Jerusalem, approximately 1968
From the instant Trudi knocked on the rotten wooden dor, she knew what to expect. After all, she had knocked on dozens of dilapidated doors in Romema, spreading kindness to poor, immigrant families who struggled to survive in that run-down Jerusalem neighborhood. A child will answer, she guessed, and because she's frightened and fragile she'll loook at me but avoid eye contact. Trudi shuddered, though the chill that swept through her was unrelated to the early morning frost. As if to brace herself for the memories of her own childhood during World War II, she tugged tightly at her woolen sweater.
The little girl who answered the door was probably 10 or 11 years old, but she looked younger. She wore rags. Her hair, which dangled in her eyes, was unwashed, unkempt, and crawling with lice. Scratch marks covered her face, arms, and legs—evidence that the house was infested with bedbugs. She cautiously eyed the visitor, uncertain about the gron-up's motives.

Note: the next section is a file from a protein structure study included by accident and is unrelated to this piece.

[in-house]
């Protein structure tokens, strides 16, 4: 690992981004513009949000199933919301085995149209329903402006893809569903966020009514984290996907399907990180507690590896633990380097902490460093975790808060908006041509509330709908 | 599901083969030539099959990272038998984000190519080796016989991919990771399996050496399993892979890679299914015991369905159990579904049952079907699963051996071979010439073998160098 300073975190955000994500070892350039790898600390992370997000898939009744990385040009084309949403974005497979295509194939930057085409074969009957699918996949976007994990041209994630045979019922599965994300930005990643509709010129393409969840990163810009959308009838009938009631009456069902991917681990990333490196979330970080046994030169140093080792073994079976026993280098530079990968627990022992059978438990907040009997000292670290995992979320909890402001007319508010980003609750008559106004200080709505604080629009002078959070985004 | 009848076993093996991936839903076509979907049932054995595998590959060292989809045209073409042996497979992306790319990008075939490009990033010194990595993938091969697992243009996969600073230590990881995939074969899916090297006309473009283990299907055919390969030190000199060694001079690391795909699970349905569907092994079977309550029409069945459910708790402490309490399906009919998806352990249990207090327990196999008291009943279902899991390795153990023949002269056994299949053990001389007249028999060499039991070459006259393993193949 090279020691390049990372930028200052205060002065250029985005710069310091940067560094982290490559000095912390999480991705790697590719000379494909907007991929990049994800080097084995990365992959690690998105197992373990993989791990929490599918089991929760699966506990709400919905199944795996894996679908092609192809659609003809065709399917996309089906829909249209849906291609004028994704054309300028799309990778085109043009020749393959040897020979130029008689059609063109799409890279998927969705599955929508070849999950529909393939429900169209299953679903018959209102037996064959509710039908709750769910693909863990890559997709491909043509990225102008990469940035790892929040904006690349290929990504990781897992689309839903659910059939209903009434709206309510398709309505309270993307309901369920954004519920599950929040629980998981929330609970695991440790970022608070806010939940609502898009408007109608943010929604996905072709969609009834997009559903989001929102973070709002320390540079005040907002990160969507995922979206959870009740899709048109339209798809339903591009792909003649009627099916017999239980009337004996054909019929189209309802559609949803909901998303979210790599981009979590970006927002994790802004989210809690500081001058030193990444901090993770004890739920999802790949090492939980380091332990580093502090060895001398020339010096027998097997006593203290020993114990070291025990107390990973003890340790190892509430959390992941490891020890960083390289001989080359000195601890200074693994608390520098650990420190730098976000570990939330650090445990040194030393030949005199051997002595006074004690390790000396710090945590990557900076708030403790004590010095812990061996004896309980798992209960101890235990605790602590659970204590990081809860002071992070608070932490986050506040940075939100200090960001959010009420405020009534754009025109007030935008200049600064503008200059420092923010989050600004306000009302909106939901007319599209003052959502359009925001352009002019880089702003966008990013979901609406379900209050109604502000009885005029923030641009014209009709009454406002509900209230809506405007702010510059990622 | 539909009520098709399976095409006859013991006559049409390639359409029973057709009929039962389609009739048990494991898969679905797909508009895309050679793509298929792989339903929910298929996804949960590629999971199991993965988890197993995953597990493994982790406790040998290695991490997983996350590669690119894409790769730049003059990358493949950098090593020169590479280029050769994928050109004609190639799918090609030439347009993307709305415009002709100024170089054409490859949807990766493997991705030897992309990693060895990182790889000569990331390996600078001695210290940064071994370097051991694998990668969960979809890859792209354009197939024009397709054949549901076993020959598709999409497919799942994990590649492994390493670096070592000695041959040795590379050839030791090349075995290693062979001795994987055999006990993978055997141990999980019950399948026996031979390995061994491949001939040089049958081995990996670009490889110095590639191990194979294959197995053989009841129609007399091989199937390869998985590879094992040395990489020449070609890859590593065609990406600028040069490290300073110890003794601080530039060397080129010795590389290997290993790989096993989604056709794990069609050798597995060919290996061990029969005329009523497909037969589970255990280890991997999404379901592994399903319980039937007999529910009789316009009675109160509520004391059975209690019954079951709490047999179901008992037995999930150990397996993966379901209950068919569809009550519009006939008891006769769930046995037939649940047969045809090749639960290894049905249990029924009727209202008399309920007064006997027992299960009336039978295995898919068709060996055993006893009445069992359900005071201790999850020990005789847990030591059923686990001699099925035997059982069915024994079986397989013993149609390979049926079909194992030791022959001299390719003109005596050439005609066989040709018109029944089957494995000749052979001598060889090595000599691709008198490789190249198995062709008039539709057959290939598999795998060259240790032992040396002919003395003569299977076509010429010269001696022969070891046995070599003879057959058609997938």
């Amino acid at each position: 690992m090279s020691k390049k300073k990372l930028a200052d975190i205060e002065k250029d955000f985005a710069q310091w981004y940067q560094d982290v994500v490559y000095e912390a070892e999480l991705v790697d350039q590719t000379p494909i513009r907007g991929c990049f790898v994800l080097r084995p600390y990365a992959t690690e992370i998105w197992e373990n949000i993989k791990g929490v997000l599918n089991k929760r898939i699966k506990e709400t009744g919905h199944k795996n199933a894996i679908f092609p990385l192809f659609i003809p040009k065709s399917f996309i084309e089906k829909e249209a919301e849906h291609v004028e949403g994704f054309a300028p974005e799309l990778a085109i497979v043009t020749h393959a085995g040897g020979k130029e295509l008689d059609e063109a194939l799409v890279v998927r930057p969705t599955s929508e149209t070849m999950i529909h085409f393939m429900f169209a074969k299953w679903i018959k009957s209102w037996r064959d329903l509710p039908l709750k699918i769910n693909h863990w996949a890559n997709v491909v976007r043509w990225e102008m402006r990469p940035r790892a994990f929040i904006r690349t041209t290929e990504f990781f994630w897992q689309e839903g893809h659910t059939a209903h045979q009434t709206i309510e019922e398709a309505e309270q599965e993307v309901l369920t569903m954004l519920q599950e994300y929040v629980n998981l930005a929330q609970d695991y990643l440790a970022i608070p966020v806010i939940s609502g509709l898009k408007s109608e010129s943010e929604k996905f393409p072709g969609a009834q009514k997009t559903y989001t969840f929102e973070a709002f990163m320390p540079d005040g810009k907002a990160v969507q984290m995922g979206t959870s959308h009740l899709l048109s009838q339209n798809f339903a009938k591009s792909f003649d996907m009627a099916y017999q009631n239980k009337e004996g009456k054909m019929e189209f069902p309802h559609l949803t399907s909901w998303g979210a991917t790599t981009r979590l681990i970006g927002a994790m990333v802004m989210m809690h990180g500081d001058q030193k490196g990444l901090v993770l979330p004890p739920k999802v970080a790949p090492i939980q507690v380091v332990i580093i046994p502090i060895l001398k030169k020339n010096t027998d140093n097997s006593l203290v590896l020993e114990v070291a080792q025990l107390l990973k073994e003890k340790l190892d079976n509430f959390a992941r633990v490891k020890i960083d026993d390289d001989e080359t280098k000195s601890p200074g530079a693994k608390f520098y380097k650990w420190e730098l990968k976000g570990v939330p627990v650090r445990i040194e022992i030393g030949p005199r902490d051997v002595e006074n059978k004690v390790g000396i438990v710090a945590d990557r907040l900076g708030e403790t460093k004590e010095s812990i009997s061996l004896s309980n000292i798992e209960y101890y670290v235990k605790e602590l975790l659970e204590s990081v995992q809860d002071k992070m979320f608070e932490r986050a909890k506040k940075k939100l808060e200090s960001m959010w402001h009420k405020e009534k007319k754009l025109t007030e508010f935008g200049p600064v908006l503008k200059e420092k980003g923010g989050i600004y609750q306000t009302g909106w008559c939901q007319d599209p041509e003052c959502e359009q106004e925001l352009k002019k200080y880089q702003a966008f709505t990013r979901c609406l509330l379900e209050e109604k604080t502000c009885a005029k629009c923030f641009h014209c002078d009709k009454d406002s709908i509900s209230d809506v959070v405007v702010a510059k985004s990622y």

Trudi smiled and introduced herself. The young girl who answered the door mumbled hello and invited Trudi inside. A if she had just awakened from a dream, Trudi said softly, "I'm here to help you."